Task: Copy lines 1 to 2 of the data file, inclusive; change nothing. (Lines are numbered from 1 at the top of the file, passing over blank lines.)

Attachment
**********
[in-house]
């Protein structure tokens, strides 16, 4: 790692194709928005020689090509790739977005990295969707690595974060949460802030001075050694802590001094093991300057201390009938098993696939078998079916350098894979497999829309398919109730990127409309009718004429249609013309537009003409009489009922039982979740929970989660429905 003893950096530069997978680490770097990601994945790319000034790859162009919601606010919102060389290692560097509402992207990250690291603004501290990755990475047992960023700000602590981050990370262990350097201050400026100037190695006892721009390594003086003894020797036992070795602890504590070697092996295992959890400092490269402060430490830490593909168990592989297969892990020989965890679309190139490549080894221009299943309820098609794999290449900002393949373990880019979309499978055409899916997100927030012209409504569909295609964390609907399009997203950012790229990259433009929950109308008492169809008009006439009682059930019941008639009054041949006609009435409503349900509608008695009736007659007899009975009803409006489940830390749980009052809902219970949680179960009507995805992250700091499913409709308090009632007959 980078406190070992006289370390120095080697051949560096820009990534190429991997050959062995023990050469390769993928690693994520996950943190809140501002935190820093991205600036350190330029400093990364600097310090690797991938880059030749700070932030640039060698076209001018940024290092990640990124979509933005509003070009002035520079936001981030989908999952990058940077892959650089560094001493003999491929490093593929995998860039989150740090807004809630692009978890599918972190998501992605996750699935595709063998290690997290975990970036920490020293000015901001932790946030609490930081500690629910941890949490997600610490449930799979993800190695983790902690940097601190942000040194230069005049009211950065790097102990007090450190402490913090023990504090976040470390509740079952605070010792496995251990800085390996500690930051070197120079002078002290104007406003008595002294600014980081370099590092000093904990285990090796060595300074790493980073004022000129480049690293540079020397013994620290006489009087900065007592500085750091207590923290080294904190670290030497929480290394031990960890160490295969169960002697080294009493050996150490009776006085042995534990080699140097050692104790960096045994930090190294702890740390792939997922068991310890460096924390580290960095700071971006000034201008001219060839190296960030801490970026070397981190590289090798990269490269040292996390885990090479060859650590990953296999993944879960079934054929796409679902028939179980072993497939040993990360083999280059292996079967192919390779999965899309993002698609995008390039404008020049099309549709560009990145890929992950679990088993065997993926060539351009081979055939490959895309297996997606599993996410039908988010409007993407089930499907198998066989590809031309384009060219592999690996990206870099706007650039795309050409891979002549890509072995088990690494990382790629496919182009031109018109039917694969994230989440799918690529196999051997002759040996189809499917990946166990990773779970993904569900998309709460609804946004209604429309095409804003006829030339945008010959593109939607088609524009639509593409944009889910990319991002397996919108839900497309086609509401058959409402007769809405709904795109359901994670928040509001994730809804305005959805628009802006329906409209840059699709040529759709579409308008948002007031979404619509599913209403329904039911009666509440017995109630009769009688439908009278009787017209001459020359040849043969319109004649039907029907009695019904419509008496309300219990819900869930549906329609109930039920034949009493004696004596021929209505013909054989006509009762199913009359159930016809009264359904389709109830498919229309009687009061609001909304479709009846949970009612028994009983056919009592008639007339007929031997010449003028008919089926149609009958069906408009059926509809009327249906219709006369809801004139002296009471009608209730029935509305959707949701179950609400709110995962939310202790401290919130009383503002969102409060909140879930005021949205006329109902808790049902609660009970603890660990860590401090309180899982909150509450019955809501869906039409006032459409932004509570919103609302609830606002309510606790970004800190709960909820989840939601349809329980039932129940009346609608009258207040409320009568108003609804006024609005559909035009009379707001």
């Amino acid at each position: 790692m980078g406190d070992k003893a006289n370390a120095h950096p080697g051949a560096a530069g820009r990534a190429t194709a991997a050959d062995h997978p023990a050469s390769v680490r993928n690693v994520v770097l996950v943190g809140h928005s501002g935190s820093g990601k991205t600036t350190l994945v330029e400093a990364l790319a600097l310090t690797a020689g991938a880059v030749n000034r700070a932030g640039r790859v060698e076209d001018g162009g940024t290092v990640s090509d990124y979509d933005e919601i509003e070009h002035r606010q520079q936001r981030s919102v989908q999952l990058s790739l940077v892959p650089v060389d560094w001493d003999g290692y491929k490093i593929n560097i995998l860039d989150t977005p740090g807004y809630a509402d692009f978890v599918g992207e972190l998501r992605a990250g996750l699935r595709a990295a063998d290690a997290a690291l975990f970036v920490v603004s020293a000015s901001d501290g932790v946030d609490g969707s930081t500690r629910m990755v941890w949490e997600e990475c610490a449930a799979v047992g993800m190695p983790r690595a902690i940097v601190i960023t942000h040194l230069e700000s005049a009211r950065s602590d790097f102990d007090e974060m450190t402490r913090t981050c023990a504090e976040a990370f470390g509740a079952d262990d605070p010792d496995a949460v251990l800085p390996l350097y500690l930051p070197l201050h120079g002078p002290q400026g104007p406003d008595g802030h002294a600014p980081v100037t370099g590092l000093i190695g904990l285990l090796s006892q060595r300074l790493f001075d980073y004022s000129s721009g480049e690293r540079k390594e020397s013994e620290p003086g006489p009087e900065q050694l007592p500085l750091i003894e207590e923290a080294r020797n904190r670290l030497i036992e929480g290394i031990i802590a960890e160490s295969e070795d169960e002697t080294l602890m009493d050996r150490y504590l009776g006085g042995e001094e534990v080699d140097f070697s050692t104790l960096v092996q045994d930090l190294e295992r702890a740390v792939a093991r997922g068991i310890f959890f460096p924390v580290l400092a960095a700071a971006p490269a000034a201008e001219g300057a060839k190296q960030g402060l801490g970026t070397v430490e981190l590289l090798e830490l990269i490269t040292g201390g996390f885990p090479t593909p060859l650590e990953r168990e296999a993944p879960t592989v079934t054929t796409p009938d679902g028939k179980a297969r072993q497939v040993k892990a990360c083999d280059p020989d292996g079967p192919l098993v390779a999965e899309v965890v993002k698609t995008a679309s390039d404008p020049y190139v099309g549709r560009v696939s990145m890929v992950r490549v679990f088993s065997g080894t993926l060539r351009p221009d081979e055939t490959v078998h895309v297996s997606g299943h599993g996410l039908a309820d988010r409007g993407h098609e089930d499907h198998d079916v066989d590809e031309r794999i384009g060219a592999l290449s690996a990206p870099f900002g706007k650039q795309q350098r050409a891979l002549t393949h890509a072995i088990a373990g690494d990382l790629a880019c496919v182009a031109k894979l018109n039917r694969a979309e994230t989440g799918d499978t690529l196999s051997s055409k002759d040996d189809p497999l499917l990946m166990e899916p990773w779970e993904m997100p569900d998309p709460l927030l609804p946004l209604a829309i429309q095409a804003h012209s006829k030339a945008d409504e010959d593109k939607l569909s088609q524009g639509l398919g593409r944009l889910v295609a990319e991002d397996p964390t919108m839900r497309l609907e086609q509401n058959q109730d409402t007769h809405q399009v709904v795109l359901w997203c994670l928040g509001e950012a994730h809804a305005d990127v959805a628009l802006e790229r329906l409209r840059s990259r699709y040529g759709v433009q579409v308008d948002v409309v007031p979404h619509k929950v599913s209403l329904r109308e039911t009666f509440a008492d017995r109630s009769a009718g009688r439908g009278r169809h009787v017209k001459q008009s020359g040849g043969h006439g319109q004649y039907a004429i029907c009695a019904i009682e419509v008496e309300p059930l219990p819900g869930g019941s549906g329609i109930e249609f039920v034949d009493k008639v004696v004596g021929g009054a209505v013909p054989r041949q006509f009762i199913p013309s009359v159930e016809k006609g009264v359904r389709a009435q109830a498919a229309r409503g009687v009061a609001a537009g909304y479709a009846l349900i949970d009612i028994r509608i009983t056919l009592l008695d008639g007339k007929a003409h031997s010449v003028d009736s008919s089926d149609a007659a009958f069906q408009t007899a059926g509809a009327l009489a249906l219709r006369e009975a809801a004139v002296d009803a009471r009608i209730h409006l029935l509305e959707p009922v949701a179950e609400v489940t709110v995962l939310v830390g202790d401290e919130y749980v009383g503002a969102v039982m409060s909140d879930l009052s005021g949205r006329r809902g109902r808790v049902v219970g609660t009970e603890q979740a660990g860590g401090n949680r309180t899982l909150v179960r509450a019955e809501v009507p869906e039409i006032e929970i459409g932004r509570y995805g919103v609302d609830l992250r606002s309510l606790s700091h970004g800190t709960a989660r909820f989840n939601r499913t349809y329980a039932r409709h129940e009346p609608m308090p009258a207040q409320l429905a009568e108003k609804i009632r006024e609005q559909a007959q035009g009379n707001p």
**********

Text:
[in-house]
């Protein structure tokens, strides 16, 4: 790692194709928005020689090509790739977005990295969707690595974060949460802030001075050694802590001094093991300057201390009938098993696939078998079916350098894979497999829309398919109730990127409309009718004429249609013309537009003409009489009922039982979740929970989660429905 003893950096530069997978680490770097990601994945790319000034790859162009919601606010919102060389290692560097509402992207990250690291603004501290990755990475047992960023700000602590981050990370262990350097201050400026100037190695006892721009390594003086003894020797036992070795602890504590070697092996295992959890400092490269402060430490830490593909168990592989297969892990020989965890679309190139490549080894221009299943309820098609794999290449900002393949373990880019979309499978055409899916997100927030012209409504569909295609964390609907399009997203950012790229990259433009929950109308008492169809008009006439009682059930019941008639009054041949006609009435409503349900509608008695009736007659007899009975009803409006489940830390749980009052809902219970949680179960009507995805992250700091499913409709308090009632007959 980078406190070992006289370390120095080697051949560096820009990534190429991997050959062995023990050469390769993928690693994520996950943190809140501002935190820093991205600036350190330029400093990364600097310090690797991938880059030749700070932030640039060698076209001018940024290092990640990124979509933005509003070009002035520079936001981030989908999952990058940077892959650089560094001493003999491929490093593929995998860039989150740090807004809630692009978890599918972190998501992605996750699935595709063998290690997290975990970036920490020293000015901001932790946030609490930081500690629910941890949490997600610490449930799979993800190695983790902690940097601190942000040194230069005049009211950065790097102990007090450190402490913090023990504090976040470390509740079952605070010792496995251990800085390996500690930051070197120079002078002290104007406003008595002294600014980081370099590092000093904990285990090796060595300074790493980073004022000129480049690293540079020397013994620290006489009087900065007592500085750091207590923290080294904190670290030497929480290394031990960890160490295969169960002697080294009493050996150490009776006085042995534990080699140097050692104790960096045994930090190294702890740390792939997922068991310890460096924390580290960095700071971006000034201008001219060839190296960030801490970026070397981190590289090798990269490269040292996390885990090479060859650590990953296999993944879960079934054929796409679902028939179980072993497939040993990360083999280059292996079967192919390779999965899309993002698609995008390039404008020049099309549709560009990145890929992950679990088993065997993926060539351009081979055939490959895309297996997606599993996410039908988010409007993407089930499907198998066989590809031309384009060219592999690996990206870099706007650039795309050409891979002549890509072995088990690494990382790629496919182009031109018109039917694969994230989440799918690529196999051997002759040996189809499917990946166990990773779970993904569900998309709460609804946004209604429309095409804003006829030339945008010959593109939607088609524009639509593409944009889910990319991002397996919108839900497309086609509401058959409402007769809405709904795109359901994670928040509001994730809804305005959805628009802006329906409209840059699709040529759709579409308008948002007031979404619509599913209403329904039911009666509440017995109630009769009688439908009278009787017209001459020359040849043969319109004649039907029907009695019904419509008496309300219990819900869930549906329609109930039920034949009493004696004596021929209505013909054989006509009762199913009359159930016809009264359904389709109830498919229309009687009061609001909304479709009846949970009612028994009983056919009592008639007339007929031997010449003028008919089926149609009958069906408009059926509809009327249906219709006369809801004139002296009471009608209730029935509305959707949701179950609400709110995962939310202790401290919130009383503002969102409060909140879930005021949205006329109902808790049902609660009970603890660990860590401090309180899982909150509450019955809501869906039409006032459409932004509570919103609302609830606002309510606790970004800190709960909820989840939601349809329980039932129940009346609608009258207040409320009568108003609804006024609005559909035009009379707001």